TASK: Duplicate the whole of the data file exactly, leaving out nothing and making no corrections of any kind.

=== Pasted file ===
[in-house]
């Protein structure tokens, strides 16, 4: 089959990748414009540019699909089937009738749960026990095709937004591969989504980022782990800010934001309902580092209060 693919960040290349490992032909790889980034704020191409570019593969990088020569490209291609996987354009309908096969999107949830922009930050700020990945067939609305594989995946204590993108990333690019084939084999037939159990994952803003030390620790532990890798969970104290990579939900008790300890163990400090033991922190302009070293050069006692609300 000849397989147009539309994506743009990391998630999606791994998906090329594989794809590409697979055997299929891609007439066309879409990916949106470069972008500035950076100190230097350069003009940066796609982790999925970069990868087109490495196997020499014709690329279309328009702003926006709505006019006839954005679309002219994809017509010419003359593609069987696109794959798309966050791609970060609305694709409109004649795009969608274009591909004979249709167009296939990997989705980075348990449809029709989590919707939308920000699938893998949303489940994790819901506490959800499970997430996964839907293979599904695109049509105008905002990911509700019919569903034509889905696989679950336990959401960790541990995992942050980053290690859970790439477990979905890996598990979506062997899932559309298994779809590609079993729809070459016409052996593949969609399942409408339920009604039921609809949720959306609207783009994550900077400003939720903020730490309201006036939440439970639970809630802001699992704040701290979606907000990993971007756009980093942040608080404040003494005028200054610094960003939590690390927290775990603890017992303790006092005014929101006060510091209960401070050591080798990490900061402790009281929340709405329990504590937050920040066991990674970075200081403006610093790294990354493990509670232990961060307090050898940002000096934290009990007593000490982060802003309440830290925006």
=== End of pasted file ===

[in-house]
């Protein structure tokens, strides 16, 4: 089959990748414009540019699909089937009738749960026990095709937004591969989504980022782990800010934001309902580092209060 693919960040290349490992032909790889980034704020191409570019593969990088020569490209291609996987354009309908096969999107949830922009930050700020990945067939609305594989995946204590993108990333690019084939084999037939159990994952803003030390620790532990890798969970104290990579939900008790300890163990400090033991922190302009070293050069006692609300 000849397989147009539309994506743009990391998630999606791994998906090329594989794809590409697979055997299929891609007439066309879409990916949106470069972008500035950076100190230097350069003009940066796609982790999925970069990868087109490495196997020499014709690329279309328009702003926006709505006019006839954005679309002219994809017509010419003359593609069987696109794959798309966050791609970060609305694709409109004649795009969608274009591909004979249709167009296939990997989705980075348990449809029709989590919707939308920000699938893998949303489940994790819901506490959800499970997430996964839907293979599904695109049509105008905002990911509700019919569903034509889905696989679950336990959401960790541990995992942050980053290690859970790439477990979905890996598990979506062997899932559309298994779809590609079993729809070459016409052996593949969609399942409408339920009604039921609809949720959306609207783009994550900077400003939720903020730490309201006036939440439970639970809630802001699992704040701290979606907000990993971007756009980093942040608080404040003494005028200054610094960003939590690390927290775990603890017992303790006092005014929101006060510091209960401070050591080798990490900061402790009281929340709405329990504590937050920040066991990674970075200081403006610093790294990354493990509670232990961060307090050898940002000096934290009990007593000490982060802003309440830290925006």